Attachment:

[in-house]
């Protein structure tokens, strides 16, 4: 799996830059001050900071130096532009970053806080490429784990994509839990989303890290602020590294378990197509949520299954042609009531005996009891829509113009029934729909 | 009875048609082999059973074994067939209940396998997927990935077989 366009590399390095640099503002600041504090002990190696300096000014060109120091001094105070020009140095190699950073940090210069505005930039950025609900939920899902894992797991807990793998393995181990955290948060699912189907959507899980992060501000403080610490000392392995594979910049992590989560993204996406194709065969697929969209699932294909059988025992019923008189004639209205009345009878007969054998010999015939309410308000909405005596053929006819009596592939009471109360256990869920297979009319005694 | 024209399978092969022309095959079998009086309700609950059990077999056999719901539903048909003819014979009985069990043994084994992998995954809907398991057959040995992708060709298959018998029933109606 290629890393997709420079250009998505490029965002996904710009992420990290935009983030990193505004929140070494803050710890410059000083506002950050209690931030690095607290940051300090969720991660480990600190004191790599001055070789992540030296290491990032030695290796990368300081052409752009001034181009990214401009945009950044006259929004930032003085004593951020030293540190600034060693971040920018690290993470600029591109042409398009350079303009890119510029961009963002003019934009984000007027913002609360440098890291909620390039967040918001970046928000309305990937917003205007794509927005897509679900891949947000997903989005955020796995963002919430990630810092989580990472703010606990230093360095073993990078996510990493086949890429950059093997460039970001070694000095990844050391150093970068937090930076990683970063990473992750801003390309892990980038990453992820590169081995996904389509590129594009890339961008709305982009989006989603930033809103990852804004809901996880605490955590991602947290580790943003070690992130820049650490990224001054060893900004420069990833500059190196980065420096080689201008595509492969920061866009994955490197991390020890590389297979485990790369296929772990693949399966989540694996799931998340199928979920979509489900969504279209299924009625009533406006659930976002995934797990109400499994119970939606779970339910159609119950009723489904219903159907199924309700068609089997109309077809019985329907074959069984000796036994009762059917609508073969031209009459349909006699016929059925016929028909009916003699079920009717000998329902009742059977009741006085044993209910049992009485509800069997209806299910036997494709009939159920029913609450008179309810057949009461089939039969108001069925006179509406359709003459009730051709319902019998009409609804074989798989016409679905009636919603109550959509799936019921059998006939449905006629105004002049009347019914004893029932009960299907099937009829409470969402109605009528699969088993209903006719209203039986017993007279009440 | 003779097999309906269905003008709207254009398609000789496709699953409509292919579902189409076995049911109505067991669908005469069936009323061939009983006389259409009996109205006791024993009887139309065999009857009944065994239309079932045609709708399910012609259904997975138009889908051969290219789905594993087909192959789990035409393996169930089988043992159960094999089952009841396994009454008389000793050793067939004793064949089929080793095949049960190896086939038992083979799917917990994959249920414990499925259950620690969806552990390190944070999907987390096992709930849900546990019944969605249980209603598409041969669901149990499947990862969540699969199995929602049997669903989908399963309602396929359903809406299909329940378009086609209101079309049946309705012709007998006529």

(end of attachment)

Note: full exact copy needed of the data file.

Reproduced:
[in-house]
């Protein structure tokens, strides 16, 4: 799996830059001050900071130096532009970053806080490429784990994509839990989303890290602020590294378990197509949520299954042609009531005996009891829509113009029934729909 | 009875048609082999059973074994067939209940396998997927990935077989 366009590399390095640099503002600041504090002990190696300096000014060109120091001094105070020009140095190699950073940090210069505005930039950025609900939920899902894992797991807990793998393995181990955290948060699912189907959507899980992060501000403080610490000392392995594979910049992590989560993204996406194709065969697929969209699932294909059988025992019923008189004639209205009345009878007969054998010999015939309410308000909405005596053929006819009596592939009471109360256990869920297979009319005694 | 024209399978092969022309095959079998009086309700609950059990077999056999719901539903048909003819014979009985069990043994084994992998995954809907398991057959040995992708060709298959018998029933109606 290629890393997709420079250009998505490029965002996904710009992420990290935009983030990193505004929140070494803050710890410059000083506002950050209690931030690095607290940051300090969720991660480990600190004191790599001055070789992540030296290491990032030695290796990368300081052409752009001034181009990214401009945009950044006259929004930032003085004593951020030293540190600034060693971040920018690290993470600029591109042409398009350079303009890119510029961009963002003019934009984000007027913002609360440098890291909620390039967040918001970046928000309305990937917003205007794509927005897509679900891949947000997903989005955020796995963002919430990630810092989580990472703010606990230093360095073993990078996510990493086949890429950059093997460039970001070694000095990844050391150093970068937090930076990683970063990473992750801003390309892990980038990453992820590169081995996904389509590129594009890339961008709305982009989006989603930033809103990852804004809901996880605490955590991602947290580790943003070690992130820049650490990224001054060893900004420069990833500059190196980065420096080689201008595509492969920061866009994955490197991390020890590389297979485990790369296929772990693949399966989540694996799931998340199928979920979509489900969504279209299924009625009533406006659930976002995934797990109400499994119970939606779970339910159609119950009723489904219903159907199924309700068609089997109309077809019985329907074959069984000796036994009762059917609508073969031209009459349909006699016929059925016929028909009916003699079920009717000998329902009742059977009741006085044993209910049992009485509800069997209806299910036997494709009939159920029913609450008179309810057949009461089939039969108001069925006179509406359709003459009730051709319902019998009409609804074989798989016409679905009636919603109550959509799936019921059998006939449905006629105004002049009347019914004893029932009960299907099937009829409470969402109605009528699969088993209903006719209203039986017993007279009440 | 003779097999309906269905003008709207254009398609000789496709699953409509292919579902189409076995049911109505067991669908005469069936009323061939009983006389259409009996109205006791024993009887139309065999009857009944065994239309079932045609709708399910012609259904997975138009889908051969290219789905594993087909192959789990035409393996169930089988043992159960094999089952009841396994009454008389000793050793067939004793064949089929080793095949049960190896086939038992083979799917917990994959249920414990499925259950620690969806552990390190944070999907987390096992709930849900546990019944969605249980209603598409041969669901149990499947990862969540699969199995929602049997669903989908399963309602396929359903809406299909329940378009086609209101079309049946309705012709007998006529």